Fall 2013 Newsletter

Message from KCSDV Executive Director, Joyce Grover
jgrover news

Dear Friends and Colleagues,

For over 30 years, KCSDV has been the leading voice in the statewide effort to end sexual and domestic violence in Kansas. Through the years, the coalition has seen many changes. In the beginning, a small staff charted new ground, developing best practice publications and delivering essential training. KCSDV was able to sustain a steady growth in staff and projects through federal and state grant initiatives, allowing us to focus on specialized areas such as improving services for survivors with disabilities, providing direct legal representation to survivors, delivering targeted training to sexual assault nurse examiners and response teams, providing targeted support to survivors and their children on public assistance, and facilitating training to a wide variety of allied professionals.

KCSDV continues to chart new ground and sustain vital initiatives but change continues, especially in the current economic climate.

Last month, KCSDV laid off three valuable staff when it was forced to eliminate three important positions.

Coalitions, shelters and rape crisis centers all over the nation are grappling with these difficult staffing and budget decisions, even as the work and the expectations increase.

While KCSDV may have fewer staff, this important work to serve survivors of domestic and sexual violence continues. We will continue to train a variety of professionals on responding to survivors and their families. We will continue to meet the increasing need for expert advice, training, and assistance for Kansas shelters and rape crisis centers. And, while funding has been restricted and reduced, this does not mean that incidents of domestic violence have decreased overnight or that rape and sexual assault have ended across the state. It does not mean that primary prevention efforts are not still a priority. These reductions at KCSDV mean that Kansas has fewer resources to address all of these critical priorities.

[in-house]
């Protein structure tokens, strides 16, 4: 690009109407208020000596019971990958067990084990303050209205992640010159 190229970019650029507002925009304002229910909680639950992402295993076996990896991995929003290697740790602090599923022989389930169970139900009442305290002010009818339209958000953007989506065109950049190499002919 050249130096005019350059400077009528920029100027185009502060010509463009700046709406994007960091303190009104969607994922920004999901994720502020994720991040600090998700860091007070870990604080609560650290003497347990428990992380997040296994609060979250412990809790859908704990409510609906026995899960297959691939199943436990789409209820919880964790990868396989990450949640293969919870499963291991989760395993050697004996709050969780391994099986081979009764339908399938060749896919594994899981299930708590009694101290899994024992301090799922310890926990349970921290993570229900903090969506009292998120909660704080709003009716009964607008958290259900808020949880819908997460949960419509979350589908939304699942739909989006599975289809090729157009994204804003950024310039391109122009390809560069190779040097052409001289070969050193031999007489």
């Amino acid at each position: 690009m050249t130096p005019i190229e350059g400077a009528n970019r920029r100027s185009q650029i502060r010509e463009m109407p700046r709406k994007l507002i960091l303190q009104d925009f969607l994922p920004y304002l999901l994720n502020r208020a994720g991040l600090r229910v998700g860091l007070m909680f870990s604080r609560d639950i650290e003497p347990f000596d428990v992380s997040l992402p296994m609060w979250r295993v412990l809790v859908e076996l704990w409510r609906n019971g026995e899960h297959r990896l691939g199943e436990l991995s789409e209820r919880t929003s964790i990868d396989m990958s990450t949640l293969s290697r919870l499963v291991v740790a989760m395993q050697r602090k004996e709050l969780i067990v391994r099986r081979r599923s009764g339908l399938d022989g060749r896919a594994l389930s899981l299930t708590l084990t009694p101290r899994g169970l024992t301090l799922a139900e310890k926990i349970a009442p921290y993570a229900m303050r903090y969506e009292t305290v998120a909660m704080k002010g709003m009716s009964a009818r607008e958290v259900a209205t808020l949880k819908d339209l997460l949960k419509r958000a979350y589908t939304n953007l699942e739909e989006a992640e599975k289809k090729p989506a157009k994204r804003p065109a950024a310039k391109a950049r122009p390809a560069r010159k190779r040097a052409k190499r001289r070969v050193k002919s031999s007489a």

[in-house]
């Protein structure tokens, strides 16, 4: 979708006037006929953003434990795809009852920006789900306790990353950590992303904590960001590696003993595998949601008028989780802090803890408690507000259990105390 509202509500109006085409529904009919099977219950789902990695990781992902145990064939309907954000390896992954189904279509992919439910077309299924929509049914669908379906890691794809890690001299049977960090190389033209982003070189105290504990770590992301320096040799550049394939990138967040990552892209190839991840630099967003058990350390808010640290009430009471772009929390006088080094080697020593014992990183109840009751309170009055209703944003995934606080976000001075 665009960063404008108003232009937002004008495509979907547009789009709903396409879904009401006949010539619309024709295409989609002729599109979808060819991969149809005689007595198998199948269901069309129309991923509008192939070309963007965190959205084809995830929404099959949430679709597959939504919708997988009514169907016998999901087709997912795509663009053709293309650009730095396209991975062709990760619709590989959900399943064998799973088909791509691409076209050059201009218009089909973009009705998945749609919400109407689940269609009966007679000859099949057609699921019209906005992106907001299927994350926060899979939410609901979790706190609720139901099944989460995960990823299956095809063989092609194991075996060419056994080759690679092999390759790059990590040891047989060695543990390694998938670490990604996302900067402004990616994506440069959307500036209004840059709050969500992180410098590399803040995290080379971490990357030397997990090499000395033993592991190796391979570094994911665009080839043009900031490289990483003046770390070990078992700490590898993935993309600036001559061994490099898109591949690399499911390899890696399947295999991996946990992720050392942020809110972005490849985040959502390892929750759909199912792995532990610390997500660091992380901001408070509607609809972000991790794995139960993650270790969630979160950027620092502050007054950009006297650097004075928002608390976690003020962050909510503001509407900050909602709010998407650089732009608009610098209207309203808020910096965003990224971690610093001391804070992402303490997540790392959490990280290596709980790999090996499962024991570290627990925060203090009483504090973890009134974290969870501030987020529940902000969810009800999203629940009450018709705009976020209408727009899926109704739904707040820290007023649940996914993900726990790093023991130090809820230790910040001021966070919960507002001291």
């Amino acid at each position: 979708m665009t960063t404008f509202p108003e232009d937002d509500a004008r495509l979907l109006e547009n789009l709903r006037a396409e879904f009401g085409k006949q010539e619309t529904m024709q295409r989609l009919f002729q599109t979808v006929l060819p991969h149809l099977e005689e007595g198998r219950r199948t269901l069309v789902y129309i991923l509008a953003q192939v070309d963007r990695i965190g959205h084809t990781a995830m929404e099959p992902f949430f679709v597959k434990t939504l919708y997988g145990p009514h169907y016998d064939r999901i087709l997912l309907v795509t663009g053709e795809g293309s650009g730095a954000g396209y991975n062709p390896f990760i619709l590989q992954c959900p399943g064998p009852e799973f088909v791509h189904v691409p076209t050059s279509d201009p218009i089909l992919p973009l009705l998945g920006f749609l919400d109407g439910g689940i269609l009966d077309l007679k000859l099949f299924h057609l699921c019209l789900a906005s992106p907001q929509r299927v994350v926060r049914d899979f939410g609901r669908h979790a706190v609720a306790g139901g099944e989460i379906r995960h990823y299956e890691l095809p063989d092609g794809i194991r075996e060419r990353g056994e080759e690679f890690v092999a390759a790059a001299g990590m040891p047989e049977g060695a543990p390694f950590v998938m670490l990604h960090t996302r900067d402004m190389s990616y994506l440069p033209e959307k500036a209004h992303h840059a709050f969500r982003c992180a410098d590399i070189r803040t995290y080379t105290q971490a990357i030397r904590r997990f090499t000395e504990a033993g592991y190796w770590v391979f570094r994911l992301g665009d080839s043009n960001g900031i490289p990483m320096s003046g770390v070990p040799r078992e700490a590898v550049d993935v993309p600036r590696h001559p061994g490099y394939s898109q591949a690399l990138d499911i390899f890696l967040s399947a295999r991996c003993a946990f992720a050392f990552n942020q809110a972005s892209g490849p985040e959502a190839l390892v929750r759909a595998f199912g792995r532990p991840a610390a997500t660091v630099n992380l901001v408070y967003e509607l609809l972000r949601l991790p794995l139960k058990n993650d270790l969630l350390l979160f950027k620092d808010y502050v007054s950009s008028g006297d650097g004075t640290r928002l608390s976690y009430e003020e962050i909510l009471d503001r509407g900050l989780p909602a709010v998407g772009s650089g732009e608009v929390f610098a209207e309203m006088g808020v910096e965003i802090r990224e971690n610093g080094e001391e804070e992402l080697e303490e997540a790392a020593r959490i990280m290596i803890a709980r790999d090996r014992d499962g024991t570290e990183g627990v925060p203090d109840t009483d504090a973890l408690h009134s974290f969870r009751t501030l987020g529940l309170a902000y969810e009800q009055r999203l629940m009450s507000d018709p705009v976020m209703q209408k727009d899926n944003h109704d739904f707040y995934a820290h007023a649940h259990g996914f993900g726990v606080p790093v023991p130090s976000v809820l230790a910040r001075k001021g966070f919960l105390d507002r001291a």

The State of Kansas has continued to support programs with level funding; we are so grateful for this! But as state funding has remained level, we have all been faced with reductions in federal support, and in some communities, local support. Fewer federal grant programs and fewer funds overall have taken a toll. Unfortunately, many programs live hand-to-mouth, finding it difficult to create reserves. Sequestration and delayed funding decisions have pushed many to the brink.

As I write this article, the federal government is shut down. Our state and federal administrators have worked diligently to try to reduce the impact on Kansas programs. Every day the shutdown continues another layer of uncertainty and instability for programs and, indeed, for survivors who rely on these programs, is added.

I certainly hope by the time you read this article, Washington will have gotten past its stalemate on the budget and the debt ceiling discussions. If not, we have much to worry about. In the meantime, if you are a supporter of KCSDV or of your local domestic violence/sexual assault program, consider giving a little extra right now, whether that’s money or time. Show your support; stay engaged! We have so much to gain by working together.

Joyce Grover,
Executive Director

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